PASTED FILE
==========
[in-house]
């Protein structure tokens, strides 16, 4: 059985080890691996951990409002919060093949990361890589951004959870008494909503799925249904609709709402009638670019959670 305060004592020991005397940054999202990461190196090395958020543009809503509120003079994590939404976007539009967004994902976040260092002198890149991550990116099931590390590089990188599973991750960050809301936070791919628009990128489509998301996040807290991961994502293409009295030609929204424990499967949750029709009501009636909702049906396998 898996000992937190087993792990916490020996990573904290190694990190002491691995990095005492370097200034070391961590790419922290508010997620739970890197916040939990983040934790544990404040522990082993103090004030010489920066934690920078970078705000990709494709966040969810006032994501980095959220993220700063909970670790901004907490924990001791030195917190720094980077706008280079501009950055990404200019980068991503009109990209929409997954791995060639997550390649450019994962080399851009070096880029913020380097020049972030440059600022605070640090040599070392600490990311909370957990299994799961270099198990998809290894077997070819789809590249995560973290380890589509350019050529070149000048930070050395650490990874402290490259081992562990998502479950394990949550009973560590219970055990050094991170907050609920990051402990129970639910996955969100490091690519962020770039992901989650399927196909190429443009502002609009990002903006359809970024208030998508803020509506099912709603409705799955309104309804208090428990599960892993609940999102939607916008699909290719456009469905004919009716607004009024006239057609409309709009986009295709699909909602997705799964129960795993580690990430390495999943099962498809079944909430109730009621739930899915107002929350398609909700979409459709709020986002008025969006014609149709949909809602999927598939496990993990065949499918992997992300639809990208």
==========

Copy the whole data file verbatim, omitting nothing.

[in-house]
């Protein structure tokens, strides 16, 4: 059985080890691996951990409002919060093949990361890589951004959870008494909503799925249904609709709402009638670019959670 305060004592020991005397940054999202990461190196090395958020543009809503509120003079994590939404976007539009967004994902976040260092002198890149991550990116099931590390590089990188599973991750960050809301936070791919628009990128489509998301996040807290991961994502293409009295030609929204424990499967949750029709009501009636909702049906396998 898996000992937190087993792990916490020996990573904290190694990190002491691995990095005492370097200034070391961590790419922290508010997620739970890197916040939990983040934790544990404040522990082993103090004030010489920066934690920078970078705000990709494709966040969810006032994501980095959220993220700063909970670790901004907490924990001791030195917190720094980077706008280079501009950055990404200019980068991503009109990209929409997954791995060639997550390649450019994962080399851009070096880029913020380097020049972030440059600022605070640090040599070392600490990311909370957990299994799961270099198990998809290894077997070819789809590249995560973290380890589509350019050529070149000048930070050395650490990874402290490259081992562990998502479950394990949550009973560590219970055990050094991170907050609920990051402990129970639910996955969100490091690519962020770039992901989650399927196909190429443009502002609009990002903006359809970024208030998508803020509506099912709603409705799955309104309804208090428990599960892993609940999102939607916008699909290719456009469905004919009716607004009024006239057609409309709009986009295709699909909602997705799964129960795993580690990430390495999943099962498809079944909430109730009621739930899915107002929350398609909700979409459709709020986002008025969006014609149709949909809602999927598939496990993990065949499918992997992300639809990208």